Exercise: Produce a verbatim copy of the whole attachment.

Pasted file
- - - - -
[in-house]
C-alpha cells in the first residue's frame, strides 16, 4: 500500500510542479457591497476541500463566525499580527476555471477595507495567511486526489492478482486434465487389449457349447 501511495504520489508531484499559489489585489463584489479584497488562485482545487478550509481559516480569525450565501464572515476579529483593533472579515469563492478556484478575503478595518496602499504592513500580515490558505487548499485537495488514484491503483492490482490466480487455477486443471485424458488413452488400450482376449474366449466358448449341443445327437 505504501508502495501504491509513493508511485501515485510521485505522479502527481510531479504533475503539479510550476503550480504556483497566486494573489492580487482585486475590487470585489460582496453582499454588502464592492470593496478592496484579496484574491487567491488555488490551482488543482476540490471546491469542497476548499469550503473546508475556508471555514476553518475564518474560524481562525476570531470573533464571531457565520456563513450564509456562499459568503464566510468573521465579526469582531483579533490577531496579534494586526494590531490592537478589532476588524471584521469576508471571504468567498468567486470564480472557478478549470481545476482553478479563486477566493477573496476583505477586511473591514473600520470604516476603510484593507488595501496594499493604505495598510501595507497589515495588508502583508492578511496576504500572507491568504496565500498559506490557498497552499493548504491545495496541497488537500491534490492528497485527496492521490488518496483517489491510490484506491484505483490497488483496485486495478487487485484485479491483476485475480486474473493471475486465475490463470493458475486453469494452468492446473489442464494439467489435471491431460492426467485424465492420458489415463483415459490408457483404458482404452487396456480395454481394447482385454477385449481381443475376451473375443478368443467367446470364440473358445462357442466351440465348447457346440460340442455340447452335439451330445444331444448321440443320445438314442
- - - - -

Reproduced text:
[in-house]
C-alpha cells in the first residue's frame, strides 16, 4: 500500500510542479457591497476541500463566525499580527476555471477595507495567511486526489492478482486434465487389449457349447 501511495504520489508531484499559489489585489463584489479584497488562485482545487478550509481559516480569525450565501464572515476579529483593533472579515469563492478556484478575503478595518496602499504592513500580515490558505487548499485537495488514484491503483492490482490466480487455477486443471485424458488413452488400450482376449474366449466358448449341443445327437 505504501508502495501504491509513493508511485501515485510521485505522479502527481510531479504533475503539479510550476503550480504556483497566486494573489492580487482585486475590487470585489460582496453582499454588502464592492470593496478592496484579496484574491487567491488555488490551482488543482476540490471546491469542497476548499469550503473546508475556508471555514476553518475564518474560524481562525476570531470573533464571531457565520456563513450564509456562499459568503464566510468573521465579526469582531483579533490577531496579534494586526494590531490592537478589532476588524471584521469576508471571504468567498468567486470564480472557478478549470481545476482553478479563486477566493477573496476583505477586511473591514473600520470604516476603510484593507488595501496594499493604505495598510501595507497589515495588508502583508492578511496576504500572507491568504496565500498559506490557498497552499493548504491545495496541497488537500491534490492528497485527496492521490488518496483517489491510490484506491484505483490497488483496485486495478487487485484485479491483476485475480486474473493471475486465475490463470493458475486453469494452468492446473489442464494439467489435471491431460492426467485424465492420458489415463483415459490408457483404458482404452487396456480395454481394447482385454477385449481381443475376451473375443478368443467367446470364440473358445462357442466351440465348447457346440460340442455340447452335439451330445444331444448321440443320445438314442